Friday, 27 November 2015

The Grass Arena (1992)

The release of Steven Spielberg's latest movie Bridge of Spies has brought about some of the most arrogant and ignorant statements I have ever heard from the director and its star Tom Hanks. 

Both statements refer to Mark Rylance.

Hanks claims that Rylance is a name with a promising future ahead of him, which rather dumbly ignores everything Rylance has achieved thus far and clearly believes that the only success an actor could achieve is in a major Hollywood movie. Spielberg meanwhile accepts Rylance has had a career, but gloats that he has 'saved him' from theatre, again corroborating Hanks' belief that movie stardom is the only thing of merit.

Anyone who knows just how good Mark Rylance is, like scarily good, can point to a career of glittering highlights which dates all the way back to the early 1980s.  To be fair to Spielberg, it has been a career that has primarily focused on the stage, but he has delivered some exceptional performances on both the big and small screen before Hollywood came a calling, and the 1992 Screen Two film The Grass Arena is a great example of this. It's a role Rylance could totally inhabit and get his teeth into, and he's absolutely spellbinding.

Based on the autobiography of John Healy, The Grass Arena tells Healy's story from his formative years as a sickly, bullied child to a promising career as a boxer which was curtailed because of his addiction to alcohol. The film pulls no punches whatsoever in its depiction of Healy's fifteen years in the wilderness of the titular 'grass arena', a park in which he and other alcoholic down and outs frequented; begging, stealing and violently arguing among themselves.

Convicted of several petty crimes - often just to clear the unsolved books at the local police station - Healy was habitually imprisoned, as well as sent to several horrific drying out programmes. During one stay in prison, he was introduced to the game of chess by a cellmate known as Harry The Fox. Finding he had an aptitude for the game, Healy decided upon his release to give up the drink and focus specifically on playing chess. Determined to become a Grandmaster, he became a regular on the coffeehouse circuit and was capable of conducting several games concurrently. His career in chess lasted ten years and he was highly successful, but he never felt he was accepted into the elite society of players and ultimately gave up his ambitions, turning to a career in writing instead.

As you can tell it's an amazing life and the BBC film depicts it in a bleak, harrowing and uncomfortable manner, though it is occasionally uplifting. The film belongs to Rylance though, he is nothing short of mesmerising throughout. As indeed he always has been - we didn't really need Hanks or Spielberg to enlighten us of this fact. See for yourself on YouTube.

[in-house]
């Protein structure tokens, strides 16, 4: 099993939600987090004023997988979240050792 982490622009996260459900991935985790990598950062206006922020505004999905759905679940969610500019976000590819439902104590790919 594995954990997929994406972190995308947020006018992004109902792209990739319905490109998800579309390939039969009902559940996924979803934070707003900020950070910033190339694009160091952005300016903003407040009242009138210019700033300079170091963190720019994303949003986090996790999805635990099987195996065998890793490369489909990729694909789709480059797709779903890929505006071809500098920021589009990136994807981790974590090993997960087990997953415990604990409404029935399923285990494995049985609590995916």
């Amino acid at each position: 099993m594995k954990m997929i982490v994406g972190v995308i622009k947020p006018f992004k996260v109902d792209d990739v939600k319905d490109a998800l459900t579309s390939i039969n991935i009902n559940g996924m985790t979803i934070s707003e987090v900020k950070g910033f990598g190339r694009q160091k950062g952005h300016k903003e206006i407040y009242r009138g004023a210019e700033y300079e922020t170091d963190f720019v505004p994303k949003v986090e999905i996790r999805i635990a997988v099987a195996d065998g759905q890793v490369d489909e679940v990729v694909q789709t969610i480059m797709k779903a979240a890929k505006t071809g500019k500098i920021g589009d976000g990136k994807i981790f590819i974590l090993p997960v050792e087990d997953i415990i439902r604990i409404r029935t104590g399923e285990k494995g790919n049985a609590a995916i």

To get the BBC to consider repeating some of these classic plays please sign the petition I started here


  1. I don't know the context of the Spielberg and Hanks quotes you've cited, but I could believe that they were intended to be tongue in cheek, especially if both were uttered in the same interview.

    I'm just back from seeing the film myself, incidentally. It's very good, and Rylance in particular is superb. He's escaped my radar until now, but I'll definitely be looking out for his work from now on. By the way, he does an uncannily good Glaswegian accent in it -- which apparently is true to life, as the real Rudolf Abel, despite being born in Newcastle to Russian parents, spoke English with a strong Scottish accent.

    1. Tsk Mr Mainstream Cinema you, it's you Spielberg and Hanks are talking to then!

      Sadly not tongue in cheek. Hanks - on particularly loud, embarrassing form - appeared on Graham Norton and muttered it with an unmistakably impressed gleam in his eye and a warm glow after Norton showed a clip of the film. Spielberg, well I'm not so sure, I could give you the benefit of the doubt there given that it comes from Rylance's own mouth in an interview with the RT.

      You didn't see Wolf Hall then? Or any of his Shakespeare performances? You really need to see him in The Government Inspector as Dr David Kelly, and he bares all literally in Intimacy, having full sex on camera a couple of times with co-star Kerry Fox.

    2. Ah well, that's a real shame then, and like you say pretty jaw-droppingly ignorant on Hanks's part. I suppose I was inclined to give him the benefit of the doubt given that it seems rather, shall we say, odd do describe a man in his mid-50s as having a promising future ahead of him. It's the sort of thing you'd normally say about a child actor or perhaps someone in their 20s.

      In all fairness, I suspect I probably HAVE seen Rylance in other things -- I just hadn't consciously identified him. And no, I didn't watch Wolf Hall. In spite of the critical acclaim and the amount of talent on either side of the camera, I can't say the subject matter remotely interested me. I'd definitely like to see The Government Inspector, though. I remember seeing it trailed at the time of its original broadcast. I had no idea that was him playing Kelly.